Capability is characterised by the ability of a person to make appropriate decisions, to solve problems, through the application and extension of their knowledge, skills and experience in an environment that is in a constant state of flux.
Think about that. Now ask yourself, how does Knowledge Management improve an organisation’s learning and knowledge capability? How does HR or IT achieve this? Has Knowledge Management ever even considered what it takes to help a person, group or organisation to learn-to-learn? How does KM and its inherent focus on technology really contribute to the development of learning organisations?
If you are interested in enhancing an organisation’s adaptive capability, in other words making it agile, then you have to be interested in people and what makes us tick. As I was reminded by Tom Graves last week, Toyama, in his “Greek Heresy,” said, “social progress depends on human changes that gadgets just can’t deliver.”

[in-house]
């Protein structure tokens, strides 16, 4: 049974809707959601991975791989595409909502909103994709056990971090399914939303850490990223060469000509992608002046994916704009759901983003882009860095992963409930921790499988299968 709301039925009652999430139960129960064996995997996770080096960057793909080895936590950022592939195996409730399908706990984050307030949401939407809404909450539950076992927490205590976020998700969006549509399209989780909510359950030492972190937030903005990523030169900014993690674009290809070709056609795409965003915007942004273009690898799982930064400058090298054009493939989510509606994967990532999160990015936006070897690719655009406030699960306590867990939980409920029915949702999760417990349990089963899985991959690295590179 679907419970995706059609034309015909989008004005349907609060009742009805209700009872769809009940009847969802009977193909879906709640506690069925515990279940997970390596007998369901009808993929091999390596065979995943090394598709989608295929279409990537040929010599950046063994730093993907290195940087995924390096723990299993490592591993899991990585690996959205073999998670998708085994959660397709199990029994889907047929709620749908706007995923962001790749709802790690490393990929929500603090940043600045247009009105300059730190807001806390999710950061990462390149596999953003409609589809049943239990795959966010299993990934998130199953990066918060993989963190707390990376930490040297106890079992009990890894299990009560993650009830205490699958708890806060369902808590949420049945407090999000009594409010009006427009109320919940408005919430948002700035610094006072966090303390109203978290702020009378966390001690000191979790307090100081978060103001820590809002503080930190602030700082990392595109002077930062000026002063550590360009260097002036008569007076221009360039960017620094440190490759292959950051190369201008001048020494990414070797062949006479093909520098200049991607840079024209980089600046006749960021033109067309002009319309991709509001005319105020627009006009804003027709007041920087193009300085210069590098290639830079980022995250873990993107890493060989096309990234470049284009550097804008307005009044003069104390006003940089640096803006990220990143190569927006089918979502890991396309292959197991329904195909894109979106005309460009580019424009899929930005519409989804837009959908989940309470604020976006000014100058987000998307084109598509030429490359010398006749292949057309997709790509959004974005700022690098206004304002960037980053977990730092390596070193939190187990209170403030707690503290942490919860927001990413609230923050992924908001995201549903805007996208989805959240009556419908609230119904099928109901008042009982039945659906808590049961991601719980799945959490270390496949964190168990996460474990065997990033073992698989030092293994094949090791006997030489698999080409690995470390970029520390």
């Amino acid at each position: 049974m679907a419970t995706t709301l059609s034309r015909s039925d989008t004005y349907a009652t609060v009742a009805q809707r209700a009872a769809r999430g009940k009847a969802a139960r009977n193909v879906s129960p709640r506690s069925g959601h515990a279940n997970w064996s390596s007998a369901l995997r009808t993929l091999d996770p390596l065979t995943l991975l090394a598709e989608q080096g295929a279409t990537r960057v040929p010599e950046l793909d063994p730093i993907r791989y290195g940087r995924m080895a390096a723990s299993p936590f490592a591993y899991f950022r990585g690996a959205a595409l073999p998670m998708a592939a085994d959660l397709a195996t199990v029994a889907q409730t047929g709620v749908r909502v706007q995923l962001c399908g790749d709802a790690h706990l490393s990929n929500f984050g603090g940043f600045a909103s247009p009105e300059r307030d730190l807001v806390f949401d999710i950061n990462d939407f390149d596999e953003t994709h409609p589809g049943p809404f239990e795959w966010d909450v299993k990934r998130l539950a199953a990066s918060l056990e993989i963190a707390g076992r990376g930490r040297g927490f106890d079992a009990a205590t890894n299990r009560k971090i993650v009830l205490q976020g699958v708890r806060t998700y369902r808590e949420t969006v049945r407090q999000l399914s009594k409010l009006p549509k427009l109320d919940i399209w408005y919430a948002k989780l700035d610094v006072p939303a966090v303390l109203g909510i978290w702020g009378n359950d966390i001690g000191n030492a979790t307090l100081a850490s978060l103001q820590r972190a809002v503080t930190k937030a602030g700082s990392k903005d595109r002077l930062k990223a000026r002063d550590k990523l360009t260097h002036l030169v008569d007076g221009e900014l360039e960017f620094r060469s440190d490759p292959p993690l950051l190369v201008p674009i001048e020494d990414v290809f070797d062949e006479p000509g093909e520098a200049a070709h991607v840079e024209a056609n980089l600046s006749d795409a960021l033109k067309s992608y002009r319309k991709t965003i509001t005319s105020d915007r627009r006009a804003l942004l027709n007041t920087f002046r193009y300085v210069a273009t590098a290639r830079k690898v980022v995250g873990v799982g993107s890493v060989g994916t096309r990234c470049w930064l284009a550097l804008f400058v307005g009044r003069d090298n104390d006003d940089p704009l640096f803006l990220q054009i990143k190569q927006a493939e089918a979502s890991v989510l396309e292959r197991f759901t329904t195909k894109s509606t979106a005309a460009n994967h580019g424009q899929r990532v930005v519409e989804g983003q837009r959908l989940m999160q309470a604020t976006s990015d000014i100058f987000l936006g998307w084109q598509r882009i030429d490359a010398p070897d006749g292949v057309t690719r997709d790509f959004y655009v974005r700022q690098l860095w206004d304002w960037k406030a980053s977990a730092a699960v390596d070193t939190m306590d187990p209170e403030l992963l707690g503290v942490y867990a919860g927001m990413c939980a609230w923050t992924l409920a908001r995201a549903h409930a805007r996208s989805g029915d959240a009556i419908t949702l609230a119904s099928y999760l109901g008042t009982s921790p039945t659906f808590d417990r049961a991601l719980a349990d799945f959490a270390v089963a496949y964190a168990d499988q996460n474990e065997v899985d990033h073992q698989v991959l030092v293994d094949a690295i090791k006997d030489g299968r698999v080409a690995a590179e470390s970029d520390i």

For too long Knowledge Management has sold toxic Kool-Aid; organisational knowledge and learning capability is about social progress and social change, but for too long Knowledge Management has attempted to create a fog-of-war (software sales) focused on gadgets (software).
Capability gives you a new narrative and the opportunity to reboot, rethink and get back in touch with the heart of the matter. After all, capability is all about people, people.